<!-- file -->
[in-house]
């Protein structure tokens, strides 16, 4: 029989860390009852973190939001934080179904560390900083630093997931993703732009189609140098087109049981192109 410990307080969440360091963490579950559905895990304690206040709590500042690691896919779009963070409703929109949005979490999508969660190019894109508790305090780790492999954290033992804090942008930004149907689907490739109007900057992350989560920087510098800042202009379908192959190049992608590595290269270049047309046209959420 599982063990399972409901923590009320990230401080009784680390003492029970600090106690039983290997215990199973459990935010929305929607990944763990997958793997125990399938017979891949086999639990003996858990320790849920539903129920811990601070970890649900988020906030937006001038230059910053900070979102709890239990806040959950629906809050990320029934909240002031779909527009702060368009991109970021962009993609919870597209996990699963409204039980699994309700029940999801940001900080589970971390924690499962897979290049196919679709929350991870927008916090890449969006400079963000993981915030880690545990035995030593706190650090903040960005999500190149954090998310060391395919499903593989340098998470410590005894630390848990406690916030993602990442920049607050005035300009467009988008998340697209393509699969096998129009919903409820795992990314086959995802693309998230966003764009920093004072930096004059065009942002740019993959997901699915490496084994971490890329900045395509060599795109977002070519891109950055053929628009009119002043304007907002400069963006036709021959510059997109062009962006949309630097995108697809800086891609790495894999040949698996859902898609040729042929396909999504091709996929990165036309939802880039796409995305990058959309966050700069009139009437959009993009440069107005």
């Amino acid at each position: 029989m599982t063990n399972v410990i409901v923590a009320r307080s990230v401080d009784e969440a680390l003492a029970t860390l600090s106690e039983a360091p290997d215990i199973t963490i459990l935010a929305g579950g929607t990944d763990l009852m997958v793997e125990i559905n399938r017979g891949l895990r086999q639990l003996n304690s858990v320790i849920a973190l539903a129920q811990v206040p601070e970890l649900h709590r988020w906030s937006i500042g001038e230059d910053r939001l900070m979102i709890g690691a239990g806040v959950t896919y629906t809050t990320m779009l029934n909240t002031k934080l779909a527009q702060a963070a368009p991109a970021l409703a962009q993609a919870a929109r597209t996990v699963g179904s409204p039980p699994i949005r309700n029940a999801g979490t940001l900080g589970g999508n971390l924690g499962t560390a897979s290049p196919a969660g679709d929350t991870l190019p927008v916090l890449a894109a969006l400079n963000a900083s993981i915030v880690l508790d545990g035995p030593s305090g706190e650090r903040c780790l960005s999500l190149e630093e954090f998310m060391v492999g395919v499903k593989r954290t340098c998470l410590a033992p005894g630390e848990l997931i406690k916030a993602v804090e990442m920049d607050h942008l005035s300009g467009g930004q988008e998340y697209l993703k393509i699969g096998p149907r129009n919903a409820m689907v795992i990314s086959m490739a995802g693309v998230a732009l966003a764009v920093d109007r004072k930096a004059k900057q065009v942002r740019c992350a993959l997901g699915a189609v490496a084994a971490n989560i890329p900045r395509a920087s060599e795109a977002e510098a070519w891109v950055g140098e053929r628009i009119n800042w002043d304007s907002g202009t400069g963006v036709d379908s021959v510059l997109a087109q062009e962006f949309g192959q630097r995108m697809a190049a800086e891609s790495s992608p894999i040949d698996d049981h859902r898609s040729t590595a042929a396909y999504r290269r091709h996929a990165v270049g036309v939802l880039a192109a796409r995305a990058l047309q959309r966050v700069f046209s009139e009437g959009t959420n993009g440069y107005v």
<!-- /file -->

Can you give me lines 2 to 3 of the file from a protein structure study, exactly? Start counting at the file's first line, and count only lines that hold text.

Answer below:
């Protein structure tokens, strides 16, 4: 029989860390009852973190939001934080179904560390900083630093997931993703732009189609140098087109049981192109 410990307080969440360091963490579950559905895990304690206040709590500042690691896919779009963070409703929109949005979490999508969660190019894109508790305090780790492999954290033992804090942008930004149907689907490739109007900057992350989560920087510098800042202009379908192959190049992608590595290269270049047309046209959420 599982063990399972409901923590009320990230401080009784680390003492029970600090106690039983290997215990199973459990935010929305929607990944763990997958793997125990399938017979891949086999639990003996858990320790849920539903129920811990601070970890649900988020906030937006001038230059910053900070979102709890239990806040959950629906809050990320029934909240002031779909527009702060368009991109970021962009993609919870597209996990699963409204039980699994309700029940999801940001900080589970971390924690499962897979290049196919679709929350991870927008916090890449969006400079963000993981915030880690545990035995030593706190650090903040960005999500190149954090998310060391395919499903593989340098998470410590005894630390848990406690916030993602990442920049607050005035300009467009988008998340697209393509699969096998129009919903409820795992990314086959995802693309998230966003764009920093004072930096004059065009942002740019993959997901699915490496084994971490890329900045395509060599795109977002070519891109950055053929628009009119002043304007907002400069963006036709021959510059997109062009962006949309630097995108697809800086891609790495894999040949698996859902898609040729042929396909999504091709996929990165036309939802880039796409995305990058959309966050700069009139009437959009993009440069107005």
């Amino acid at each position: 029989m599982t063990n399972v410990i409901v923590a009320r307080s990230v401080d009784e969440a680390l003492a029970t860390l600090s106690e039983a360091p290997d215990i199973t963490i459990l935010a929305g579950g929607t990944d763990l009852m997958v793997e125990i559905n399938r017979g891949l895990r086999q639990l003996n304690s858990v320790i849920a973190l539903a129920q811990v206040p601070e970890l649900h709590r988020w906030s937006i500042g001038e230059d910053r939001l900070m979102i709890g690691a239990g806040v959950t896919y629906t809050t990320m779009l029934n909240t002031k934080l779909a527009q702060a963070a368009p991109a970021l409703a962009q993609a919870a929109r597209t996990v699963g179904s409204p039980p699994i949005r309700n029940a999801g979490t940001l900080g589970g999508n971390l924690g499962t560390a897979s290049p196919a969660g679709d929350t991870l190019p927008v916090l890449a894109a969006l400079n963000a900083s993981i915030v880690l508790d545990g035995p030593s305090g706190e650090r903040c780790l960005s999500l190149e630093e954090f998310m060391v492999g395919v499903k593989r954290t340098c998470l410590a033992p005894g630390e848990l997931i406690k916030a993602v804090e990442m920049d607050h942008l005035s300009g467009g930004q988008e998340y697209l993703k393509i699969g096998p149907r129009n919903a409820m689907v795992i990314s086959m490739a995802g693309v998230a732009l966003a764009v920093d109007r004072k930096a004059k900057q065009v942002r740019c992350a993959l997901g699915a189609v490496a084994a971490n989560i890329p900045r395509a920087s060599e795109a977002e510098a070519w891109v950055g140098e053929r628009i009119n800042w002043d304007s907002g202009t400069g963006v036709d379908s021959v510059l997109a087109q062009e962006f949309g192959q630097r995108m697809a190049a800086e891609s790495s992608p894999i040949d698996d049981h859902r898609s040729t590595a042929a396909y999504r290269r091709h996929a990165v270049g036309v939802l880039a192109a796409r995305a990058l047309q959309r966050v700069f046209s009139e009437g959009t959420n993009g440069y107005v």